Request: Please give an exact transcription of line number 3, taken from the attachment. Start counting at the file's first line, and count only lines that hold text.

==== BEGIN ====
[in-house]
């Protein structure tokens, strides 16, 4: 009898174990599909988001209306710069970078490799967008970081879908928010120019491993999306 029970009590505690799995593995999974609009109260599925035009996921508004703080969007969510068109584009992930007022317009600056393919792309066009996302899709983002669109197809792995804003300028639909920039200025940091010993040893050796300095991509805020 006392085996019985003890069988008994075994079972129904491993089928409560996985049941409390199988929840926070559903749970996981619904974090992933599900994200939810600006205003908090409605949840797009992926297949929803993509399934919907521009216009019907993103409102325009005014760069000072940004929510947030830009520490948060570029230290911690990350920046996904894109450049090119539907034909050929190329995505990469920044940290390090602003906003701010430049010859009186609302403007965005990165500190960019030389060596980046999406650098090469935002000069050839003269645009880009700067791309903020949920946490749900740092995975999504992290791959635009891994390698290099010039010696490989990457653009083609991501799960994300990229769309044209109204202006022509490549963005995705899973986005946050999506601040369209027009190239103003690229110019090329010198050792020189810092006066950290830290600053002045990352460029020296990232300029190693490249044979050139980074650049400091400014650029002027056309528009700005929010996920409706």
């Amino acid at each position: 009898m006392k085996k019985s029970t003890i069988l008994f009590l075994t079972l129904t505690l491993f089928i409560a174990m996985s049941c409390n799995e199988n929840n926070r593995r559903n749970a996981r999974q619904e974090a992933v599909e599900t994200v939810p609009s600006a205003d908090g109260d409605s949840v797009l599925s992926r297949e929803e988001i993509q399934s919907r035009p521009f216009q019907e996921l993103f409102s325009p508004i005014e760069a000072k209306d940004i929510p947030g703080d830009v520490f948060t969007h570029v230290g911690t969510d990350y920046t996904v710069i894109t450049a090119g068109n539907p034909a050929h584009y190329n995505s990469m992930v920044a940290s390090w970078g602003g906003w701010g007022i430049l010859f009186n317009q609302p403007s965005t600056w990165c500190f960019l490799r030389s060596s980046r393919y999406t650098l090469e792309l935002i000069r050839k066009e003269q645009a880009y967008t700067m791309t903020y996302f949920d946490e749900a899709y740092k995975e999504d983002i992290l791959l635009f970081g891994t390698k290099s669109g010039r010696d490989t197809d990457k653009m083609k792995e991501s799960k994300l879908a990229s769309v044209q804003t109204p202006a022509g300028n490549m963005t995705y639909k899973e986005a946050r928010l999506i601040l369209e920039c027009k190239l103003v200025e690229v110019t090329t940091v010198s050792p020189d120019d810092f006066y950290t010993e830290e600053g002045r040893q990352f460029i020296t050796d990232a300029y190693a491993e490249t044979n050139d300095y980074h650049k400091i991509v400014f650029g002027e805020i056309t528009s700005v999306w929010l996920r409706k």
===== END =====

């Amino acid at each position: 009898m006392k085996k019985s029970t003890i069988l008994f009590l075994t079972l129904t505690l491993f089928i409560a174990m996985s049941c409390n799995e199988n929840n926070r593995r559903n749970a996981r999974q619904e974090a992933v599909e599900t994200v939810p609009s600006a205003d908090g109260d409605s949840v797009l599925s992926r297949e929803e988001i993509q399934s919907r035009p521009f216009q019907e996921l993103f409102s325009p508004i005014e760069a000072k209306d940004i929510p947030g703080d830009v520490f948060t969007h570029v230290g911690t969510d990350y920046t996904v710069i894109t450049a090119g068109n539907p034909a050929h584009y190329n995505s990469m992930v920044a940290s390090w970078g602003g906003w701010g007022i430049l010859f009186n317009q609302p403007s965005t600056w990165c500190f960019l490799r030389s060596s980046r393919y999406t650098l090469e792309l935002i000069r050839k066009e003269q645009a880009y967008t700067m791309t903020y996302f949920d946490e749900a899709y740092k995975e999504d983002i992290l791959l635009f970081g891994t390698k290099s669109g010039r010696d490989t197809d990457k653009m083609k792995e991501s799960k994300l879908a990229s769309v044209q804003t109204p202006a022509g300028n490549m963005t995705y639909k899973e986005a946050r928010l999506i601040l369209e920039c027009k190239l103003v200025e690229v110019t090329t940091v010198s050792p020189d120019d810092f006066y950290t010993e830290e600053g002045r040893q990352f460029i020296t050796d990232a300029y190693a491993e490249t044979n050139d300095y980074h650049k400091i991509v400014f650029g002027e805020i056309t528009s700005v999306w929010l996920r409706k």